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STOL Performance Observations

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  • STOL Performance Observations

    I was looking for a thread summarizing STOL performance and slow flight, without success, so this could be such a thread.

    We had a run of clear and calm mornings lately, so while out flying, I took the opportunity to do some slow landings to re-confirm the STOL performance of our Bearhawk 4-place. With the aircraft modestly loaded, around ¼ fuel and one person, the Bearhawk was running out of lift at ~37 kts GS (almost stalled) and touching the ground at ~33 kts GS allowing a half-second for measurement. Approaches can easily be flown below 40 kts indicated and GS. I'll explain the method below.

    As a preface, this was an opportunistic performance check for interests sake, not a pre-planned exercise. So hold any questions on experiment design - this is only a practical check. My method was rounding out and holding off during the flare using a small amount of additional power, and using the GPS speed to confirm slow flight speed at steady-state pre-touchdown. I did landings on several different different vectors (the vectors are arranged in a triangle) to help identify the effect of any imperceptible breeze. All landings considered, it seems the practical results are +/-1 knot. Ambient conditions were about 200 ft AMSL, with temperature and pressures approximately at ISA for that altitude - which was convenient!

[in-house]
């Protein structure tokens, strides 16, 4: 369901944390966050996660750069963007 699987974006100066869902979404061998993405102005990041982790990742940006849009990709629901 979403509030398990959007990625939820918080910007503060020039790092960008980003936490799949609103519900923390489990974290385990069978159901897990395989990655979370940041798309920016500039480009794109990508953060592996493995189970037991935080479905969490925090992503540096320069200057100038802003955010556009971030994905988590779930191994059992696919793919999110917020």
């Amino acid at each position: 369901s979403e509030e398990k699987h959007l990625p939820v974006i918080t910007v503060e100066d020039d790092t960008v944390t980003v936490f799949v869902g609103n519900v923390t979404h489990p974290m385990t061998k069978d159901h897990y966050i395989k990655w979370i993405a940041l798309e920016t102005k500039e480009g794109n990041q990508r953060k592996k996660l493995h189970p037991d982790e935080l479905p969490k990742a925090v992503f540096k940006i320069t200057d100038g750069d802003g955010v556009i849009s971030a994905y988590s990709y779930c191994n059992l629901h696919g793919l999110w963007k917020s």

It’s hard to fly an aggressive STOL landing safely, with eyes inside the cabin monitoring speeds, while holding the aircraft at steady state pre-touchdown. Holding it a couple of feet off the ground, in other words. For that reason I didn't do an aggressive STOL landing, just an "average" STOL landing with a small margin for safety. So these results are not the best possible result, like you would expect in a STOL contest scenario. The plane can certainly land slower if pushed to the limit.

    Note that our aircraft has extended hoerner wingtips fitted, not the common rounded wingtip.

    So to summarise:
    Approaches 38 kts
    Rounding out / flaring at 37 kts